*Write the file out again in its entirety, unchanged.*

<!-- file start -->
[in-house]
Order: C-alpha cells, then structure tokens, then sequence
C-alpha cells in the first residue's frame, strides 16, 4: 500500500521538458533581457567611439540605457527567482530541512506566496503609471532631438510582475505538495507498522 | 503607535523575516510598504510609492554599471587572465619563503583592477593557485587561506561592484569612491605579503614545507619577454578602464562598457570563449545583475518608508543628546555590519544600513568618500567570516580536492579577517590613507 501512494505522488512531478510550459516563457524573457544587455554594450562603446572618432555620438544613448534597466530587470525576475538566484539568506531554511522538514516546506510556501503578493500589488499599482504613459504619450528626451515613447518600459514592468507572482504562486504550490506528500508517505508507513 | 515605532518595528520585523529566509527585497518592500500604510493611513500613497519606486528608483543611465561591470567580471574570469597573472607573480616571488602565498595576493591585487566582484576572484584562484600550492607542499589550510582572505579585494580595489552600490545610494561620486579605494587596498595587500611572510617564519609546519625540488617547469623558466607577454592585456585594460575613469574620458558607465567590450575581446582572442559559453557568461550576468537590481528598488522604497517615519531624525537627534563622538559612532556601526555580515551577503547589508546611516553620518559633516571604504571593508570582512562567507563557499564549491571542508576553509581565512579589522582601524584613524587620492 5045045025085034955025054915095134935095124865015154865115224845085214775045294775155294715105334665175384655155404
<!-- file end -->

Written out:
[in-house]
Order: C-alpha cells, then structure tokens, then sequence
C-alpha cells in the first residue's frame, strides 16, 4: 500500500521538458533581457567611439540605457527567482530541512506566496503609471532631438510582475505538495507498522 | 503607535523575516510598504510609492554599471587572465619563503583592477593557485587561506561592484569612491605579503614545507619577454578602464562598457570563449545583475518608508543628546555590519544600513568618500567570516580536492579577517590613507 501512494505522488512531478510550459516563457524573457544587455554594450562603446572618432555620438544613448534597466530587470525576475538566484539568506531554511522538514516546506510556501503578493500589488499599482504613459504619450528626451515613447518600459514592468507572482504562486504550490506528500508517505508507513 | 515605532518595528520585523529566509527585497518592500500604510493611513500613497519606486528608483543611465561591470567580471574570469597573472607573480616571488602565498595576493591585487566582484576572484584562484600550492607542499589550510582572505579585494580595489552600490545610494561620486579605494587596498595587500611572510617564519609546519625540488617547469623558466607577454592585456585594460575613469574620458558607465567590450575581446582572442559559453557568461550576468537590481528598488522604497517615519531624525537627534563622538559612532556601526555580515551577503547589508546611516553620518559633516571604504571593508570582512562567507563557499564549491571542508576553509581565512579589522582601524584613524587620492 5045045025085034955025054915095134935095124865015154865115224845085214775045294775155294715105334665175384655155404